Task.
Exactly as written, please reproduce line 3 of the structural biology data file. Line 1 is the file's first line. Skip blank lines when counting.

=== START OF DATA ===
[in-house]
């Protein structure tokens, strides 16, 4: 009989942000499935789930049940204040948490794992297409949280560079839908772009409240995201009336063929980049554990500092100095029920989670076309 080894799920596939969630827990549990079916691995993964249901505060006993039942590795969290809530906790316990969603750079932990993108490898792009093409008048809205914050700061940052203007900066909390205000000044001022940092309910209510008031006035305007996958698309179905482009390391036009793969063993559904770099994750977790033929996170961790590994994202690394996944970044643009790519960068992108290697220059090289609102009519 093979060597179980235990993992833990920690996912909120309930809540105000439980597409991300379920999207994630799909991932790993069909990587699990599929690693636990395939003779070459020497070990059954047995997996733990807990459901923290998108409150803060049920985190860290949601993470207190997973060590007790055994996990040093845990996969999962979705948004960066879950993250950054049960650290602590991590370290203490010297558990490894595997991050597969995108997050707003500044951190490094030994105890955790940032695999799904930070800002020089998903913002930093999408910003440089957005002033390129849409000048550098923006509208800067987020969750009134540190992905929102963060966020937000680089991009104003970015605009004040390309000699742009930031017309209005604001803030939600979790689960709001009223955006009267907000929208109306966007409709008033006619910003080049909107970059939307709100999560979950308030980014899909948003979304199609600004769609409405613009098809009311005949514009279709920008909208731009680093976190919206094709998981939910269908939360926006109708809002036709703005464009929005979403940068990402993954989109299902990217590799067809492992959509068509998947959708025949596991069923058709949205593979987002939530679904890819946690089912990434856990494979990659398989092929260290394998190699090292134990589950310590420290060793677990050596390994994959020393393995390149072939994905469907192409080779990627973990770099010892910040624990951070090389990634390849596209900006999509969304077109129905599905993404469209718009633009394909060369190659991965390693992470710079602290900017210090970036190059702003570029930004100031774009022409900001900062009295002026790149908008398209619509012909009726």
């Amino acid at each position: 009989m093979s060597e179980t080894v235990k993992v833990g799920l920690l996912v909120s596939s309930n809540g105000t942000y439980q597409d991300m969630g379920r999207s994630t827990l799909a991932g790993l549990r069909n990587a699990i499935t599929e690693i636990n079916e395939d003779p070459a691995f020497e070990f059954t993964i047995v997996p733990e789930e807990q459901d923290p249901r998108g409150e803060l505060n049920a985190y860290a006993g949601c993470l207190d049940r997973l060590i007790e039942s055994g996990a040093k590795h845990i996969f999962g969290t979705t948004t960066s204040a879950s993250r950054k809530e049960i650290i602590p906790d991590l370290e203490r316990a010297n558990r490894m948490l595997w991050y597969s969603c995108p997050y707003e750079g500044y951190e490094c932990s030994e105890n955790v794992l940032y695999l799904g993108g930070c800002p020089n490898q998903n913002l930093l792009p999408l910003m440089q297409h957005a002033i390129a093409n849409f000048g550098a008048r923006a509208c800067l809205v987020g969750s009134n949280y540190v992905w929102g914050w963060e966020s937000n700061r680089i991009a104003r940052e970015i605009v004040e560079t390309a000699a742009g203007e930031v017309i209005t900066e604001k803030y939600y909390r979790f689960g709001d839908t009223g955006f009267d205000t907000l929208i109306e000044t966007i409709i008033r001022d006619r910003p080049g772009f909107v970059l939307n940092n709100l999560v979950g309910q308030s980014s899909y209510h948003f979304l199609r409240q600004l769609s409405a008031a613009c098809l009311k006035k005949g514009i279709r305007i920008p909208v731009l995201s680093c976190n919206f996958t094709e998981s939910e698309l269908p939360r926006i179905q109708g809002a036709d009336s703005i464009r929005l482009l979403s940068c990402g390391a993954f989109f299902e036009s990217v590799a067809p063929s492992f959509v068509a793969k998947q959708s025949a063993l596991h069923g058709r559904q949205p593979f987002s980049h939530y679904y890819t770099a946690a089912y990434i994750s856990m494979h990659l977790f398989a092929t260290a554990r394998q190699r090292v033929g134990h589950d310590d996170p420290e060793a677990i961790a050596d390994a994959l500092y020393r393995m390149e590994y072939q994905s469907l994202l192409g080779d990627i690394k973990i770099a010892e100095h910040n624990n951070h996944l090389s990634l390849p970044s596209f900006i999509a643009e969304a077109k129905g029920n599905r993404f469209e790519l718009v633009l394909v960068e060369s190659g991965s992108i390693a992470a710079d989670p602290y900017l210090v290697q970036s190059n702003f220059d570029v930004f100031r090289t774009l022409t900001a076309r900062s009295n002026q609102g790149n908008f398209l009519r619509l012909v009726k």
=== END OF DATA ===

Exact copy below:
């Amino acid at each position: 009989m093979s060597e179980t080894v235990k993992v833990g799920l920690l996912v909120s596939s309930n809540g105000t942000y439980q597409d991300m969630g379920r999207s994630t827990l799909a991932g790993l549990r069909n990587a699990i499935t599929e690693i636990n079916e395939d003779p070459a691995f020497e070990f059954t993964i047995v997996p733990e789930e807990q459901d923290p249901r998108g409150e803060l505060n049920a985190y860290a006993g949601c993470l207190d049940r997973l060590i007790e039942s055994g996990a040093k590795h845990i996969f999962g969290t979705t948004t960066s204040a879950s993250r950054k809530e049960i650290i602590p906790d991590l370290e203490r316990a010297n558990r490894m948490l595997w991050y597969s969603c995108p997050y707003e750079g500044y951190e490094c932990s030994e105890n955790v794992l940032y695999l799904g993108g930070c800002p020089n490898q998903n913002l930093l792009p999408l910003m440089q297409h957005a002033i390129a093409n849409f000048g550098a008048r923006a509208c800067l809205v987020g969750s009134n949280y540190v992905w929102g914050w963060e966020s937000n700061r680089i991009a104003r940052e970015i605009v004040e560079t390309a000699a742009g203007e930031v017309i209005t900066e604001k803030y939600y909390r979790f689960g709001d839908t009223g955006f009267d205000t907000l929208i109306e000044t966007i409709i008033r001022d006619r910003p080049g772009f909107v970059l939307n940092n709100l999560v979950g309910q308030s980014s899909y209510h948003f979304l199609r409240q600004l769609s409405a008031a613009c098809l009311k006035k005949g514009i279709r305007i920008p909208v731009l995201s680093c976190n919206f996958t094709e998981s939910e698309l269908p939360r926006i179905q109708g809002a036709d009336s703005i464009r929005l482009l979403s940068c990402g390391a993954f989109f299902e036009s990217v590799a067809p063929s492992f959509v068509a793969k998947q959708s025949a063993l596991h069923g058709r559904q949205p593979f987002s980049h939530y679904y890819t770099a946690a089912y990434i994750s856990m494979h990659l977790f398989a092929t260290a554990r394998q190699r090292v033929g134990h589950d310590d996170p420290e060793a677990i961790a050596d390994a994959l500092y020393r393995m390149e590994y072939q994905s469907l994202l192409g080779d990627i690394k973990i770099a010892e100095h910040n624990n951070h996944l090389s990634l390849p970044s596209f900006i999509a643009e969304a077109k129905g029920n599905r993404f469209e790519l718009v633009l394909v960068e060369s190659g991965s992108i390693a992470a710079d989670p602290y900017l210090v290697q970036s190059n702003f220059d570029v930004f100031r090289t774009l022409t900001a076309r900062s009295n002026q609102g790149n908008f398209l009519r619509l012909v009726k």